Sunday, February 04, 2007

Life after the transition

I sometimes look at one of my scanned non-electronic old charts, and I have trouble believing that I practiced that way for 20 years. Even though I tried to be organized, the record is still scattered (all the diagnostic imaging, consult letters, and lab reports are mixed together). I used flow sheets for diabetes and INR management, but nothing else. Trying to follow on-going vitals like BP or weight meant laboriously looking through the clinical record. I had to calculate every BMI myself with a PDA. I sometimes forgot to record medications, especially skin creams. Doing audits for quality of care was possible, but time-consuming.

Now, things work. Because I have e-messaging in the EMR, and pop-up messaging for instant communication, I seldom need to come to the front, and can just alternate between my two exam rooms. I often return calls between seeing patients (because I have more time) instead of having the calls pile up at the end of the day. Sometimes I do not need to phone personally; I just send an e-message to my secretary, and she handles the return call. I sometimes go to the front just because I like talking to my staff.

I have been told that my transition was faster than that of most of my colleagues. Many things went right in my practice. My staff helped me; they often came up with suggestions, and were willing to try new things and to help me fix things that didn’t go right at fist. I was very committed to doing this, and was willing to put in time and money. I knew I would have initial problems (although I did not know what they would be), and was determined to solve as many things as I could, as quickly as I could. I knew just enough about IT, and could learn enough as I went along to be able to fix most things fairly quickly. The fact that my partner did not go along was disconcerting at first, but may have helped me: I did not have to spend much time helping him, and could concentrate on my own practice. Perhaps a definite “no” at the beginning is better than a half-hearted “yes”, although this may not always be possible with government funding (they fund entire groups, which must all agree to go EMR with the same software, rather than individual physicians).

One of the most helpful things was scanning and shredding the old charts. This accelerated the transition, as going back was no longer possible (there were no charts), and it made the use of EMR the default in practice. This is not for the faint of heart; we began scanning 3 months after EMR start-up. It does immediately reduce chart pulls, and demonstrates the efficiency of IT on a daily basis. The cost was minimal; hiring a summer student to do this is worth it.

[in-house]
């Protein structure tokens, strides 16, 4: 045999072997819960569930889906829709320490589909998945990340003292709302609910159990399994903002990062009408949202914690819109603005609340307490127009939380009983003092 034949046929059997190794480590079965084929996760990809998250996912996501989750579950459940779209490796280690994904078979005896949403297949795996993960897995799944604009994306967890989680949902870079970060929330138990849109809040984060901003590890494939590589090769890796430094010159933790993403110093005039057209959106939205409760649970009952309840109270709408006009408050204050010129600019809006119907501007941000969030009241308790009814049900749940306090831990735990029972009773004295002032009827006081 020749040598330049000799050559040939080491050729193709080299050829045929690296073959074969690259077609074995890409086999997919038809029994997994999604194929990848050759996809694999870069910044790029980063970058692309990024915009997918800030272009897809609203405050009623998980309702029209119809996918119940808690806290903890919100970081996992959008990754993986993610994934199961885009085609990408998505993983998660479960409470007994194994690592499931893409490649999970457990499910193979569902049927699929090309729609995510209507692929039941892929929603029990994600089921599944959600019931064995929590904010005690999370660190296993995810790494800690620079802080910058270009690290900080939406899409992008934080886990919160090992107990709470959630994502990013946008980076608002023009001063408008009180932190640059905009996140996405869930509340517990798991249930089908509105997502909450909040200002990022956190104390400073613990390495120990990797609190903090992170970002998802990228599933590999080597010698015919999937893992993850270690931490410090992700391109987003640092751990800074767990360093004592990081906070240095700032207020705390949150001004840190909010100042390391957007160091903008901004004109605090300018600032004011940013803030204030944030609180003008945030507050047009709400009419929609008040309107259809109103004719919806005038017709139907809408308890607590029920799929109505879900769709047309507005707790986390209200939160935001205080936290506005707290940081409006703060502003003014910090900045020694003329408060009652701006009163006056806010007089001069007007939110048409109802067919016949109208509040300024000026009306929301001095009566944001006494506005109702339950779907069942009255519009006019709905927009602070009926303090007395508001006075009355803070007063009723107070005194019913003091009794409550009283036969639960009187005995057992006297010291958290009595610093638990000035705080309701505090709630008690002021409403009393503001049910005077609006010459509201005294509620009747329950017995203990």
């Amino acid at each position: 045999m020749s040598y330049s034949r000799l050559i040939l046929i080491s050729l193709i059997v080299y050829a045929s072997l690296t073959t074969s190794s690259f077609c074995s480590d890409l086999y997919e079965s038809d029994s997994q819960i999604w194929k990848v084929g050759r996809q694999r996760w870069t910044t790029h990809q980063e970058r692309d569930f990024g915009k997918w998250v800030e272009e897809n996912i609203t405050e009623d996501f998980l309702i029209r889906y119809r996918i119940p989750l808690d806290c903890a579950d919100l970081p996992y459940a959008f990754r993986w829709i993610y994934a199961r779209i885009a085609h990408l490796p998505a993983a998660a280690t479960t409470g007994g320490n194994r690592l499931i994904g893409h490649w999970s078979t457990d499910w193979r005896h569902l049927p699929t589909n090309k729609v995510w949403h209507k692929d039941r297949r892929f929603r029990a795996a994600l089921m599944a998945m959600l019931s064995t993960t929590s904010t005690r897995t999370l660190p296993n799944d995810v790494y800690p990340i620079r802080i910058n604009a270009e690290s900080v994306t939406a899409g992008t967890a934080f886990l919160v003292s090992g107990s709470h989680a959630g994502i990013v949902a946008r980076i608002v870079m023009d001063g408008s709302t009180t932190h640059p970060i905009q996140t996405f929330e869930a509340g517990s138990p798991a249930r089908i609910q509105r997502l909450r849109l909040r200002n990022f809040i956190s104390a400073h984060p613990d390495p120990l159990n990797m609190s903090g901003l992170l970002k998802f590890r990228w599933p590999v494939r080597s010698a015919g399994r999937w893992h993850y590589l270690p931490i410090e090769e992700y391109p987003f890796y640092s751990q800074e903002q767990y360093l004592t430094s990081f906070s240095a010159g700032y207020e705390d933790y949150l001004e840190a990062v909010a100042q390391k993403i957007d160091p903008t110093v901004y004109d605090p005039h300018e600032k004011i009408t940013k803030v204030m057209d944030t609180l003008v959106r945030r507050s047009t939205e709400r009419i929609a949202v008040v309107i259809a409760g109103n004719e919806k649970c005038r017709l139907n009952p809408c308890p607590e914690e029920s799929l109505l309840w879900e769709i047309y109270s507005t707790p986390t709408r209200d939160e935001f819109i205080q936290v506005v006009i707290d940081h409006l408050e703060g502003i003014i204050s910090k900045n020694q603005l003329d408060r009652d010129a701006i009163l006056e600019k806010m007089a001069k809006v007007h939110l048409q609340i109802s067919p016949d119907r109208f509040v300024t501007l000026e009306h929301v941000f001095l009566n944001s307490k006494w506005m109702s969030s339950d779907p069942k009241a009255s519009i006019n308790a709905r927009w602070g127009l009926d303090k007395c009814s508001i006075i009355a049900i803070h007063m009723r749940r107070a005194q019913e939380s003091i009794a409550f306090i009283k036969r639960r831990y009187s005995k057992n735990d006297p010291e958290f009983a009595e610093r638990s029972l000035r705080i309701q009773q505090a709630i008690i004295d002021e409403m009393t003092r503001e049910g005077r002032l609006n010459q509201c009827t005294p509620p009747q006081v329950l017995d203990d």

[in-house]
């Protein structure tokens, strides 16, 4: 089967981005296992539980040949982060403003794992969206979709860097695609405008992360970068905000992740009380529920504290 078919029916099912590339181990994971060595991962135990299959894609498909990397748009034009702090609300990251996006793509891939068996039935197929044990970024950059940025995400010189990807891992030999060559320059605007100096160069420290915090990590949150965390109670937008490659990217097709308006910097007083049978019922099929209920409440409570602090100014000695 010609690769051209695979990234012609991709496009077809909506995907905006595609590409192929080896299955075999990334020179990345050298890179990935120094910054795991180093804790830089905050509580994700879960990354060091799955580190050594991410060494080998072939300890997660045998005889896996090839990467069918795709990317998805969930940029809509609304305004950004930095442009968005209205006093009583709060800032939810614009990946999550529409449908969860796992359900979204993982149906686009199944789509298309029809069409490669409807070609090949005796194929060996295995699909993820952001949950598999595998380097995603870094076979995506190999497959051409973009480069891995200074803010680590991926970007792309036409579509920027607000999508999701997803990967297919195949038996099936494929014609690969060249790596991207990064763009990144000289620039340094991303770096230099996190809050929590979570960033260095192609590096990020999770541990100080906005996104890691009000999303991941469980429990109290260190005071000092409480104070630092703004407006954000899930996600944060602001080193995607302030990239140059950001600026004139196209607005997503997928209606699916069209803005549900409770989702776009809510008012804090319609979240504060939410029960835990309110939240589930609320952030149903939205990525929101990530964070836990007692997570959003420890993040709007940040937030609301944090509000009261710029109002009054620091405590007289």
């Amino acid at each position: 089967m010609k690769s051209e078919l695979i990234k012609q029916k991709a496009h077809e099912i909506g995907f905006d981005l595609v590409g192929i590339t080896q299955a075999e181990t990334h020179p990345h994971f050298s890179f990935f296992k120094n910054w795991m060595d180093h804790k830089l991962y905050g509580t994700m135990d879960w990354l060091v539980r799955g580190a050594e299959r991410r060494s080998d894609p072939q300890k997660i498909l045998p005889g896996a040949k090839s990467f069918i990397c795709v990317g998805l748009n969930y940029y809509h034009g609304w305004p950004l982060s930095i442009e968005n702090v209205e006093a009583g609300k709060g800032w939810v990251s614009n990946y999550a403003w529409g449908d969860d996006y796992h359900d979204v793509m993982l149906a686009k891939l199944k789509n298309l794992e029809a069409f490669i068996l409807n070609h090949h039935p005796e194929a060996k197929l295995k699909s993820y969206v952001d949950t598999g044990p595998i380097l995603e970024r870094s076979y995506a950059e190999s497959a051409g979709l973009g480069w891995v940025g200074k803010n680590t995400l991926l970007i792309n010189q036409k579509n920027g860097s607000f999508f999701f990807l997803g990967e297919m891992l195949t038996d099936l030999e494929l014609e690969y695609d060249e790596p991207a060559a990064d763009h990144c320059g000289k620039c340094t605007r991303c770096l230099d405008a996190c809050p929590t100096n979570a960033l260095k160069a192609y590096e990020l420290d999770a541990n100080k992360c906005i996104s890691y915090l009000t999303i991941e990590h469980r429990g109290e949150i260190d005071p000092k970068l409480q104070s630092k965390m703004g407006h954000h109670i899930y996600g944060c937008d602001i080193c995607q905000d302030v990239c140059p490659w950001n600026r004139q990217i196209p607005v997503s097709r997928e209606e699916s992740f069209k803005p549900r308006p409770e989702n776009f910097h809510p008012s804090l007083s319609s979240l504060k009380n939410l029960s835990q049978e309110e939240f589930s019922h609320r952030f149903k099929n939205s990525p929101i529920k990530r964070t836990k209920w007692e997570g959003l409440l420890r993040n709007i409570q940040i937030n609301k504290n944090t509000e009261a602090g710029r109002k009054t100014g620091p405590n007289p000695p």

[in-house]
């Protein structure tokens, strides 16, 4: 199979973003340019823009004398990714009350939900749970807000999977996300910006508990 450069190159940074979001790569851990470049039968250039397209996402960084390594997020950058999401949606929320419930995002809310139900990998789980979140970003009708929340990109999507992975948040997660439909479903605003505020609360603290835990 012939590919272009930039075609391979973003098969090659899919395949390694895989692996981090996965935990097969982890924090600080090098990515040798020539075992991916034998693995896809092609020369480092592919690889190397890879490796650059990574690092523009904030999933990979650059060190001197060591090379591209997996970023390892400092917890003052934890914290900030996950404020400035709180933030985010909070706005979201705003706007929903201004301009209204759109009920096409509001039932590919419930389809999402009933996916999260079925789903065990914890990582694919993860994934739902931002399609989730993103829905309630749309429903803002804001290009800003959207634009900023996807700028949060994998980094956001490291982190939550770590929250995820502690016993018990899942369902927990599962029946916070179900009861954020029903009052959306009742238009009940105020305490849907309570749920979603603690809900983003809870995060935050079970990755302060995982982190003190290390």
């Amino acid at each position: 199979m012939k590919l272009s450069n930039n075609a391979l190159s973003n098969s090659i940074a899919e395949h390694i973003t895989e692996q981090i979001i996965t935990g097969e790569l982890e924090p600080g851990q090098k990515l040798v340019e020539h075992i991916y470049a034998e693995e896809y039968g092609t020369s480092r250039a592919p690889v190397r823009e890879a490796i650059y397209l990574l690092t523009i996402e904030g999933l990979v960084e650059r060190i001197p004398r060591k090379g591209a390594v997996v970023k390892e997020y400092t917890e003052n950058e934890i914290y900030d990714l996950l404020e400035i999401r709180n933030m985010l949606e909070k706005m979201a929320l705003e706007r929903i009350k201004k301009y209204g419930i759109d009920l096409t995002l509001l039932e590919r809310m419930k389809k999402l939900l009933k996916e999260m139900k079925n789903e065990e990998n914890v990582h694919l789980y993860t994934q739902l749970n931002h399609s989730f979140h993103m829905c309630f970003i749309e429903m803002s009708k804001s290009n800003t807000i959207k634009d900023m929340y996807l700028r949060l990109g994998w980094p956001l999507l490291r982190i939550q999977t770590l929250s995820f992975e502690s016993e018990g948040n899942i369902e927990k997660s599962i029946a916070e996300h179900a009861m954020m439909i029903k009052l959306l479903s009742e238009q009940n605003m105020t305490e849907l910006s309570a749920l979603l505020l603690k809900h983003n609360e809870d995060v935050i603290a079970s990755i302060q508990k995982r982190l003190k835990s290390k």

I keep being asked if I am happy with my software, because many of my colleagues are now looking to computerize. This is a loaded question: the current market is crowded and competitive; what I answer may influence some people. It is impossible for me to judge other EMR applications because I don’t use them, and thus I can’t compare them to what I have. What I will say is that I use the software I have daily, for almost everything I do in practice, and that I like it. I will not say that it is better or worse than other applications.

One of the things that I like is that it does coding for diagnoses well. This was not a selling point for any EMR; I don’t remember it even being mentioned at the beginning. When I read Dr Nicola Shaw’s book, Computerization in Canadian Primary Care, one of her key points (repeated several times) was “learn to code”; I can’t say I paid any attention at the time.

When I enter a diagnosis at the end of an encounter, putting in the code directly in the code field (example, 401) is faster than entering most words, like “hypertension”. Sometimes I don’t remember the code, and I have to use the drop-down list to help me choose one. For example, for cancers I start to type “neop”, and all the cancer names drop down, with their ICD number in front: I pick the relevant one. ICD organizes the cancers by body systems, so all the digestive cancers are numbered consecutively from mouth to anus. After a while, you know where things are.

Sometimes I can’t find what I’m looking for, then I have to go look at the paper list of ICD codes I have from the Ontario Medical Association. I have a copy on my desk, and a scanned copy in my computer. This is the slowest method. After a while, I learned some of the common things, like 307 for a tension headache, or that ADHD is called “Hyperkinetic disorder” in the ICD drop-down.

A benefit of coding is that the ICD number flows directly into my bill (code once, use many times) and I can look for things in my EMR; every previous MI is coded as 410. As the government moves towards more pay-for-performance, we’ll need to identify and keep registers of patients with certain conditions. Using free text for diagnoses will make that difficult; free text for on-going medical conditions in the CPP is especially bad.

In the near future, we’ll start using primary care EMR data for health care system planning (because the data will be there, in usable, electronic form). We need to know how many people with diabetes there are, how many people with congestive heart failure etc, and what is happening with them. The free text diagnoses will not be good for that; it is much easier to look for all 401 than for all HT, HTN, hypertension, high BP, incr BP etc etc. Free text diagnoses are a relic of paper records; all EMRs should make diagnostic coding the default, and make it as easy to do as possible. If you are thinking of buying a system, ask your vendor to demonstrate this; it will not happen unless we ask for it.


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